Chocolate prices could soar by up to 20 per cent as a result of the Ebola outbreak in Africa, experts have warned.
The cost of cocoa beans is already up 18.5 per cent year on year and there are fears the health crisis could spark further increases over the coming weeks.
Manufacturers of chocolate will decide how much of the price hike they pass on to the consumer, but it is inevitable that prices of products on shop shelves will rise.
The problem is the fear factor, according to analysts as the crop is good, supply is high and the countries which produce most of the world’s beans have not been hit by Ebola.
But these nations – Ghana and Ivory Coast mainly – do have borders with countries like Liberia where most of the 4,000 deaths to date have been recorded, said analysts Mintec.
This affects transportation links in the area, migrant workers from disease affected countries but, mainly, the fear that Ebola could spread to cocoa producing nations.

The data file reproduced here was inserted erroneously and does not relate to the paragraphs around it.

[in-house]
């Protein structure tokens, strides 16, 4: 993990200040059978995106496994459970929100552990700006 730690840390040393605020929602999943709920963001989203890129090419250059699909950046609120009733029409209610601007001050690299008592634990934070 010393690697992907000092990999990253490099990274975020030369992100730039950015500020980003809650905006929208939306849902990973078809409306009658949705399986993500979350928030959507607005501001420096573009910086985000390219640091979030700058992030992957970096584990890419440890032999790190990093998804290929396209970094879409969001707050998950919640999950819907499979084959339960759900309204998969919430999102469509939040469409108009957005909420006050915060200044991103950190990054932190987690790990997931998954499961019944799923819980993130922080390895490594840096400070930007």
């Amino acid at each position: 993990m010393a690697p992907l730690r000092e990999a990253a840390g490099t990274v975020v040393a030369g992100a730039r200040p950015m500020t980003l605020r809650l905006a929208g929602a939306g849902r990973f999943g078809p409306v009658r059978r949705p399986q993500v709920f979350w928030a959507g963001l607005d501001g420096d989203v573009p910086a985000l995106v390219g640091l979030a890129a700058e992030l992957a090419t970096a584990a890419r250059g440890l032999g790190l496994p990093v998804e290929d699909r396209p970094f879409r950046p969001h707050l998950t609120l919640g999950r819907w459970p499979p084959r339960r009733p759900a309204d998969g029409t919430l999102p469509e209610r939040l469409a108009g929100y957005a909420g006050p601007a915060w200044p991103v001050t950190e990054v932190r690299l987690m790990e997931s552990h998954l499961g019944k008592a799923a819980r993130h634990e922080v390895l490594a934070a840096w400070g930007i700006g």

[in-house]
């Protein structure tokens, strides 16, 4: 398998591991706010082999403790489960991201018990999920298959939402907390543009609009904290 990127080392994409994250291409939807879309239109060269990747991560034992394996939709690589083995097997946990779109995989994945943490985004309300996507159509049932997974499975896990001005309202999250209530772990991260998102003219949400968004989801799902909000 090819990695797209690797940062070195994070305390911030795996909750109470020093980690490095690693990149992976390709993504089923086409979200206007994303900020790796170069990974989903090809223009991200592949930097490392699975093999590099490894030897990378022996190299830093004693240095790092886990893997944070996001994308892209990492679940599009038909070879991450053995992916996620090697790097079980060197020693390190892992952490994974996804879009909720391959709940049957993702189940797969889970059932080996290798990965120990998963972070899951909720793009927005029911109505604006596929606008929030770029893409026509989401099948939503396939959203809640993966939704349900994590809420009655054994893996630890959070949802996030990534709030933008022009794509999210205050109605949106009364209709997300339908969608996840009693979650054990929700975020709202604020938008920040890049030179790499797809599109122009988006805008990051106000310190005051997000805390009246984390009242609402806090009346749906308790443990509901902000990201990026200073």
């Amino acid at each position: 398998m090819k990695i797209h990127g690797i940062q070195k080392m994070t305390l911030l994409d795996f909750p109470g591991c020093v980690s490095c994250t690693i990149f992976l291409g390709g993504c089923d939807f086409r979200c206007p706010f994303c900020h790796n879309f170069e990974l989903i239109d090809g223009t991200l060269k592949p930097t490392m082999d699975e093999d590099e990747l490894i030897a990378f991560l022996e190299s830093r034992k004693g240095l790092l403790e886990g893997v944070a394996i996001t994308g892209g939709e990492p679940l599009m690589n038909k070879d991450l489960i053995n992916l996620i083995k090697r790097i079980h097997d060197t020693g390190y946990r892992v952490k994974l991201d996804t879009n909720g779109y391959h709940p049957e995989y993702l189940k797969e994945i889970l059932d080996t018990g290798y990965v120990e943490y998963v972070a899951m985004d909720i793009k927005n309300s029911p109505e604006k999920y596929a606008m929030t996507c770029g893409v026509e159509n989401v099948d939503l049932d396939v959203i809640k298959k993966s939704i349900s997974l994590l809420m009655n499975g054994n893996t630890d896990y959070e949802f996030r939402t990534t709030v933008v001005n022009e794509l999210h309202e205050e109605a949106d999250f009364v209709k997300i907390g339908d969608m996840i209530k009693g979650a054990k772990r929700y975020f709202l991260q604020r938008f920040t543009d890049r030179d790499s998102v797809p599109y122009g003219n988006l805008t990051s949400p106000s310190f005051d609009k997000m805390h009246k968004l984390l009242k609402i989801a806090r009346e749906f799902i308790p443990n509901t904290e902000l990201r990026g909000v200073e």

Around 60 per cent of the world’s cocoa is farmed Ivory Coast and Ghana.
Already the international market price of cocoa beans has risen 18.5 per cent in the last 12 months to £1,891 a tonne, Mintec told trade journal The Grocer.
Some of that is a result of growing demand from countries like China whose consumers are fast developing Western-style tastes for chocolate that they never used to have.
Cocoa butter, a key ingredient for some chocolate products, is also up year on year but only by 7 per cent so far. Good weather has produced a bumper crop, up 10 per cent this year on last to 4.3 million tonnes.